It is a pity that this book is out of print; it is extremely useful for anyone interested in the lives of early Sufis. I have a well-worn paperback copy of the 1979 printing that I bought used and is nearly falling apart.
Here is the description text that appears on the back cover of my copy:
This is a major work of Islamic mysticism by the thirteenth-century Persian poet, Farid al-Din Attar. The translator, Professor Arberry, late Professor of Arabic at Cambridge, sets Attar's work and thought in perspective is the enlightening introduction.
'After his discriminating and informative introduction, Profession Arberry restricts his commentary on the text to a minimum. He leaves Attar's delicate narratives to recount deeds, miracles and anecdotes that, while revealing the distinct nature of each man's approach to mystical fulfilment, presents at the same time the growth of the Sufi movement through the contributions of these early masts.'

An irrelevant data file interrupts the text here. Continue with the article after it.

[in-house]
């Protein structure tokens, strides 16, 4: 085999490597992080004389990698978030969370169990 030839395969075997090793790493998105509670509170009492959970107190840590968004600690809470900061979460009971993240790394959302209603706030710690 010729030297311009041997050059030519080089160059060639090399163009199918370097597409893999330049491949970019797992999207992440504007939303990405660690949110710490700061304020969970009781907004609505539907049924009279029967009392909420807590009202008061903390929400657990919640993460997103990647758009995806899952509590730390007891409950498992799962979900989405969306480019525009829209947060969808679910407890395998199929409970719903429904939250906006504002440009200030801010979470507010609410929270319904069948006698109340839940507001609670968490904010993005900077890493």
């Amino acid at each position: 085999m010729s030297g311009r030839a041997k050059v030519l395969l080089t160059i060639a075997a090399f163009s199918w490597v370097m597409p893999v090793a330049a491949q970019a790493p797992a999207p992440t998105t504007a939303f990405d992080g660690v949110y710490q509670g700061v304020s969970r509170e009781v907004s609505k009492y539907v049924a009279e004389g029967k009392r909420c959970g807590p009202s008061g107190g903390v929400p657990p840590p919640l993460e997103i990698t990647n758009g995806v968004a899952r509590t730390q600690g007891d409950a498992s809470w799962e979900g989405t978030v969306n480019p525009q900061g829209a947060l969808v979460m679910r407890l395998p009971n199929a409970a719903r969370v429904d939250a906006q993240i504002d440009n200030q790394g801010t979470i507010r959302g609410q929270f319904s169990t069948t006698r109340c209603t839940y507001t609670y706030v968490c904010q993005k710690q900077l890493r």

- The Times Educational Supplement
The book devotes a short chapter to each of the following early Sufis (using Arberry's spellings):
Hasan of Basra, Malek ibn Dinar, Habib al-Ajami, Rabe'a al-Adawiya, al-Fozail ibn Iyaz, Ebrahim ibn Adham, Beshr ibn al-Hareth, Dho'l-Nun al-Mesri, Abu Yazid al-Bestami, Abd Allah ibn al-Mobarak, Sofyan al-Thauri, Shaqiq of Balkh, Dawud al-Ta'i, al-Mohasebi, Ahmad ibn Harb, Hatem al-Asamm, Sahl ibn Abd Allah al-Tostari, Ma'ruf al-Karkhi, Sari al-Saqati, Ahmad ibn Khazruya, Yahya ibn Mo'adh, Shah ibn Shoja', Yusof ibn al-Hosain, Abu Hafs al-Haddad, Abo'l-Qasem al-Jonaid, Amr ibn 'Othman, Abu Sa'id al-Kharraz, Abu'l-Hosain al-Nuri, Abu Othman al-Hiri, ibn Ata, Somnun, al-Termedhi, Khair al-Nassaj, Abu Bakr al-Kattani, ibn Khafif, al-Hallaj, Ebrahim al-Khauwas, al-Shebli